Creating links across the Arctic – A look back on the Beringia Arctic Games

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The inaugural Beringia Arctic Games was held this summer in Chukotka, Russia.

On the third weekend in July, the small Arctic Russian community of Novo Chaplino welcomed participants from around the circumpolar world including Iceland, Greenland, Faroe Islands, Sapmi, Alaska, Nunavut, Norway and Denmark.

And though they came to compete in events like skin boat racing or traditional Inuit games like High Kick, many came away with much more than a medal.

“It was like going home,” said Johnny Issaluk, an Inuit games expert, actor and cultural ambassador from Canada’s eastern Arctic territory of Nunavut. “They live exactly the way I do, that my people do. It was astonishing.”

For more about the games and what it meant to compete in them, listen to the Eye on the Arctic feature interview with Johnny Issaluk:

Sharing traditions

Chukchi (Inuit) villages in Chukotka hold regular skin boat races together twice a year and over time organizers started thinking how the traditions in this remote Arctic region of Russia, mirrored the games and traditions of other Arctic regions, said Irina Ryabukhina, the head of the committee of sport and tourism in the government of Chukotka.

“They have the same life philosophy, the same traditions, same relationship with nature,” she said. ” This is why we wanted an event to welcome all these people.”

This year’s games were held to coincide with the summer’s annual skin boat races in Chukotka. And in something that sets the Beringia Games apart, the event was open to anyone that wanted to compete, not just those involved in structured teams.

“We were looking to create an event that would allow people to gather around an interest in the Arctic, the Arctic environment,  the traditional games and how they’re all connected,” said Alaska-based Mille Porsild, one of the games organizers.

“We just wanted to follow the old tradition of Arctic gatherings , coming together and telling stories whether that storytelling is through dancing, singing, drumming or through the sports themselves.”

Listen here for more from Mille Porsild on the Chukotka boat regatta and how the Chukchi captains managed their multilingual Arctic crews:

Logistical challenges

Travelling to the Chukotka region is difficult, even for people already living in Russia. Bringing people from all the around the Arctic was its own unique challenge, but was more than worth it, Ryabukhina said.

“Even in Russia, some people think of Chukotka like it’s another planet,” she said.  “And it is hard and very expensive to reach us.  But it’s important that Arctic peoples see each other face-to-face…. We live so far away from each other, but we need to understand that in other ways, we are so close.”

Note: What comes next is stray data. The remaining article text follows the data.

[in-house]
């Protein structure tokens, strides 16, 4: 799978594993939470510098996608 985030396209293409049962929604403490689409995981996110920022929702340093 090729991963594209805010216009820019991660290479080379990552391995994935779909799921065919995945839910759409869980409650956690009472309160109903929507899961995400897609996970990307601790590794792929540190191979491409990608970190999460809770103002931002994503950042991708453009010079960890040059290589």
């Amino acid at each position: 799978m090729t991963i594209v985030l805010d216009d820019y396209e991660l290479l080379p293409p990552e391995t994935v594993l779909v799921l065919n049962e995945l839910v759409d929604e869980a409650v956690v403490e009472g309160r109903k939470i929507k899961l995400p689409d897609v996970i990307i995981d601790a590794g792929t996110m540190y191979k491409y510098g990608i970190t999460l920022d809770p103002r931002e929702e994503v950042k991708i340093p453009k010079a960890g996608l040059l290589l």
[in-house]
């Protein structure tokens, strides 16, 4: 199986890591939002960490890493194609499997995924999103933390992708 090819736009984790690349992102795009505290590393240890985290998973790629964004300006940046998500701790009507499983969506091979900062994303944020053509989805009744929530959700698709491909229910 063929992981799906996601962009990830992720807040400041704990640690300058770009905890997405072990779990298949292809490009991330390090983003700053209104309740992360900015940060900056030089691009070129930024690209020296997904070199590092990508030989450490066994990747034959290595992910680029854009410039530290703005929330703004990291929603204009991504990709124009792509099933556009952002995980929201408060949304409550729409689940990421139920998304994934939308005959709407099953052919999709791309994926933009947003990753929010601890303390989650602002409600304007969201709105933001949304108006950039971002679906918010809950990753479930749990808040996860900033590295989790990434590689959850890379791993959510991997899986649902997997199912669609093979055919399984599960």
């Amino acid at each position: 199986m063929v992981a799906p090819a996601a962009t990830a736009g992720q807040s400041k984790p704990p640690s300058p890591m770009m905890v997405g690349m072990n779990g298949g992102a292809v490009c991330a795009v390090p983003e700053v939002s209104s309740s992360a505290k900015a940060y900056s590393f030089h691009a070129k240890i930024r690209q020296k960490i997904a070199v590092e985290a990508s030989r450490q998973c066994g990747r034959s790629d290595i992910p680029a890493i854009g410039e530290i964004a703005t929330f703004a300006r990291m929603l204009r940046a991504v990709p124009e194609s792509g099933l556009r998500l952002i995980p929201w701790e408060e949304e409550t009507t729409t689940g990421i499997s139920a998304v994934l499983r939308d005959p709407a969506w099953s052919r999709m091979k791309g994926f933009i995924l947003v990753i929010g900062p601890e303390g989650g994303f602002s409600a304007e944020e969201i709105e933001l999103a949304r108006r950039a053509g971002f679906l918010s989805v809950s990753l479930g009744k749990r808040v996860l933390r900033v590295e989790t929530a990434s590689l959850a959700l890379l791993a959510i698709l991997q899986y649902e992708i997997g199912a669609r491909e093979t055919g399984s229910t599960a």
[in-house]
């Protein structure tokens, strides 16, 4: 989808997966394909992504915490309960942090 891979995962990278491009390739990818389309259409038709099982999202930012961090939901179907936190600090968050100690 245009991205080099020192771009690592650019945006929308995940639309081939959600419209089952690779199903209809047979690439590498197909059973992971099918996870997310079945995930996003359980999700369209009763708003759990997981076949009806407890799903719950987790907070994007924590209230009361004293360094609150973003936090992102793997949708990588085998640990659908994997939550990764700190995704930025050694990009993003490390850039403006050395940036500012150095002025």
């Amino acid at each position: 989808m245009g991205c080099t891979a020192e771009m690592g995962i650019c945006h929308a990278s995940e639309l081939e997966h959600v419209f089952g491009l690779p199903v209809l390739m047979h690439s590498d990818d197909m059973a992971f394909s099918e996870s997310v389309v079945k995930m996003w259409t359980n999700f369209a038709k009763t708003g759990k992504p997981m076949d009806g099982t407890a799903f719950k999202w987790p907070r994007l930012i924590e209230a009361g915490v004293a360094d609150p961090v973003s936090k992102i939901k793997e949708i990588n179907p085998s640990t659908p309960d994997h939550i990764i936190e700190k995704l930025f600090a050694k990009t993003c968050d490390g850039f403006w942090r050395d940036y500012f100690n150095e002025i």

The next edition of the Beringia Arctic Games will take place in the Chukotkan village of Lorino July 17-19, 2015.

For more from Irina Ryabukhina on the Beringia Games and the challenges and opportunities of developing tourism in Chukotka, click here:

Write to Eilís Quinn at eilis.quinn(at)cbc.ca

Related stories from around the North: 

Canada: Inuk NHL star Jordin Tootoo stick giveaway video goes viral, CBC News

Greenland:  2016 Arctic Winter Games to cut 6 sports, CBC News

Russia:  Big hockey weekend for Eye on the Arctic community, Eye on the Arctic

Sweden: Arctic hockey team to wear rainbow jerseys all season in support of LGBT rights in sport, Radio Sweden

United States:  Passport troubles keep some athletes from Arctic Winter Games in Alaska, CBC News

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Eilís Quinn, Eye on the Arctic

Eilís Quinn, Eye on the Arctic

Eilís Quinn is a journalist and manages Radio Canada International’s Eye on the Arctic news cooperation project.

Eilís has reported from the Arctic regions of all eight circumpolar countries and has produced numerous documentary and multimedia series about climate change and the issues facing Indigenous peoples in the North.

Her investigative report "Death in the Arctic: A community grieves, a father fights for change," about the violent death of Robert Adams, a 19-year-old Inuk man from Arctic Quebec, received an honourable mention for excellence in reporting on violence and trauma at the 2019 Dart Awards in New York City.

Her multimedia project on the health challenges in the Canadian Arctic, "Bridging the Divide," was a finalist at the 2012 Webby Awards.

Eilís has worked for media organizations in Canada and the United States and as a TV host for the Discovery/BBC Worldwide series "Best in China."

Twitter: @Arctic_EQ

Email: eilis.quinn(at)cbc.ca

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